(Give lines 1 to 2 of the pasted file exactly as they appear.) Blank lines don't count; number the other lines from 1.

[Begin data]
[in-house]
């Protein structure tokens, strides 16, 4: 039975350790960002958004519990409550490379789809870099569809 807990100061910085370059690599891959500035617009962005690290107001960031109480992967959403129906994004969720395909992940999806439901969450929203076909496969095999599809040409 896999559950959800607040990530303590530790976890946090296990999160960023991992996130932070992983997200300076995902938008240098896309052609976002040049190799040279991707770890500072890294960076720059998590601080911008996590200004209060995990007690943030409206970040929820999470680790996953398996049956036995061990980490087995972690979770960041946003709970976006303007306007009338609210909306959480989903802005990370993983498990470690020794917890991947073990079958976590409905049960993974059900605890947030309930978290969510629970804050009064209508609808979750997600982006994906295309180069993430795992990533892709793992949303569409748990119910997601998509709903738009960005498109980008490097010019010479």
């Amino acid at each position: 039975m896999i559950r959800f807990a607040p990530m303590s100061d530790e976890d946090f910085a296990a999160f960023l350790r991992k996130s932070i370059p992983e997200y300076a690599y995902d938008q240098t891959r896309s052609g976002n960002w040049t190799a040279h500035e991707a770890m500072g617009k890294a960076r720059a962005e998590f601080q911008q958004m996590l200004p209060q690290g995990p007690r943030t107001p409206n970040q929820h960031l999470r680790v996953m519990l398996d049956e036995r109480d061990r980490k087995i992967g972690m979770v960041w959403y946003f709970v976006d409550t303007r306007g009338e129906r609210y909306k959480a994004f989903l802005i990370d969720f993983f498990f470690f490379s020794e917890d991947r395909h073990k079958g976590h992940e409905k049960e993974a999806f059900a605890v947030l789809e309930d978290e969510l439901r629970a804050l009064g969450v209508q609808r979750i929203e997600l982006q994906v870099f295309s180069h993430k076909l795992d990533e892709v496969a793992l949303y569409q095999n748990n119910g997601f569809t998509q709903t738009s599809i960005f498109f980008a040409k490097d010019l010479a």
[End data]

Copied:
[in-house]
């Protein structure tokens, strides 16, 4: 039975350790960002958004519990409550490379789809870099569809 807990100061910085370059690599891959500035617009962005690290107001960031109480992967959403129906994004969720395909992940999806439901969450929203076909496969095999599809040409 896999559950959800607040990530303590530790976890946090296990999160960023991992996130932070992983997200300076995902938008240098896309052609976002040049190799040279991707770890500072890294960076720059998590601080911008996590200004209060995990007690943030409206970040929820999470680790996953398996049956036995061990980490087995972690979770960041946003709970976006303007306007009338609210909306959480989903802005990370993983498990470690020794917890991947073990079958976590409905049960993974059900605890947030309930978290969510629970804050009064209508609808979750997600982006994906295309180069993430795992990533892709793992949303569409748990119910997601998509709903738009960005498109980008490097010019010479």